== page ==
Review Price £749.99
Acer hasn’t particularly impressed us, if we’re honest, with some of its previous stabs at satisfying the AV rather than PC market. But the H7530D really isn’t a bad home cinema projector at all.
Particularly impressive is how vivid its pictures look. This is especially true if you use the Standard preset with BrilliantColor active, but colours still retain more punch and dynamism than expected even after switching to the less aggressive Movie mode.
The H7530D’s pictures are also extremely bright for such a cheap projector, dominating a dark room and even remaining watchable with a little ambient light around.
The Acer’s combination of high brightness and punchy colours is very reminiscent of the BenQ W1000, in fact - though for me there seems to be a little more subtlety in some of the Acer’s colouring. It also seems to handle the potential excesses of the BrilliantColor engine slightly better too.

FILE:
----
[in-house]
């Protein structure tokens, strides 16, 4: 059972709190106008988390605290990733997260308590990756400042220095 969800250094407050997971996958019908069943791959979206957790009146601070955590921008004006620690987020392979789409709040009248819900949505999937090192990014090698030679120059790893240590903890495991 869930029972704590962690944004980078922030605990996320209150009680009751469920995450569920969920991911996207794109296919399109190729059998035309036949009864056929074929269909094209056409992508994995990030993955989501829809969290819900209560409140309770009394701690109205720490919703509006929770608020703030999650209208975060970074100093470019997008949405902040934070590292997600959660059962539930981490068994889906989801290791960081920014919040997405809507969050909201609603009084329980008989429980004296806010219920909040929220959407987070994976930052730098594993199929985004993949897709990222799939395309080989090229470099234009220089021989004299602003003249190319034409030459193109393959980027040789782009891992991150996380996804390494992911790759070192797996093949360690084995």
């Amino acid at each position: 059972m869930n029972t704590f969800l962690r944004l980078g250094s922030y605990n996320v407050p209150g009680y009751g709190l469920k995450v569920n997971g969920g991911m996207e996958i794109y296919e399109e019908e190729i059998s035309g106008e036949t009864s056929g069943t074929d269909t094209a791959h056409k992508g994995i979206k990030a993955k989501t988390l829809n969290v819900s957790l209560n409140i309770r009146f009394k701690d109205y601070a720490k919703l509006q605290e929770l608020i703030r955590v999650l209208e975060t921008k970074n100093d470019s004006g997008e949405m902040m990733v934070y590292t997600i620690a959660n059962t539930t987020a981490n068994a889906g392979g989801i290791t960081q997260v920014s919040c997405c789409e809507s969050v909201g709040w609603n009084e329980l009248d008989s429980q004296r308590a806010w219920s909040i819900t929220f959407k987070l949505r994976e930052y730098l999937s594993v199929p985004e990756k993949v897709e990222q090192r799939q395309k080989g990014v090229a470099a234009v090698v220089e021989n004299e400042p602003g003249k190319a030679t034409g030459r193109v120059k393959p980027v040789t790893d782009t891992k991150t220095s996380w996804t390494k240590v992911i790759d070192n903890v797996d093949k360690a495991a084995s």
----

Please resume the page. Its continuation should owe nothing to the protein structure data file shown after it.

The Acer is a fair to middling black level performer, meanwhile. There’s enough greyness around over really dark image segments to make the 40,000:1 contrast ratio claim look laughably optimistic. Yet black levels nevertheless get just deep enough to leave dark scenes looking credible and clear.
This is true even if you don’t utilise the Dynamic Black option the H7530D carries - an option I actually suggest you avoid, for it crushes too much shadow detail out of dark areas for comfort.
The H7530D also manages to look respectably sharp and detailed with HD material. Slightly crisper than the Vivitek model, perhaps, and roughly on a par with the BenQ W1000. Though I should stress here that you can get a much cleaner, crisper picture finish if you’re willing to double - or more - your budget.
I was pleased, too, to note with the H7530D that it’s largely immune to cheap DLP’s once-common tendency to suffer with dot noise over fast-moving skin tones. And nor does it suffer judder badly for its money. Overall, in fact, I have little doubt that anyone who ends up with the H7530D will be pretty amazed by how much picture quality they’ve been able to secure for so little money.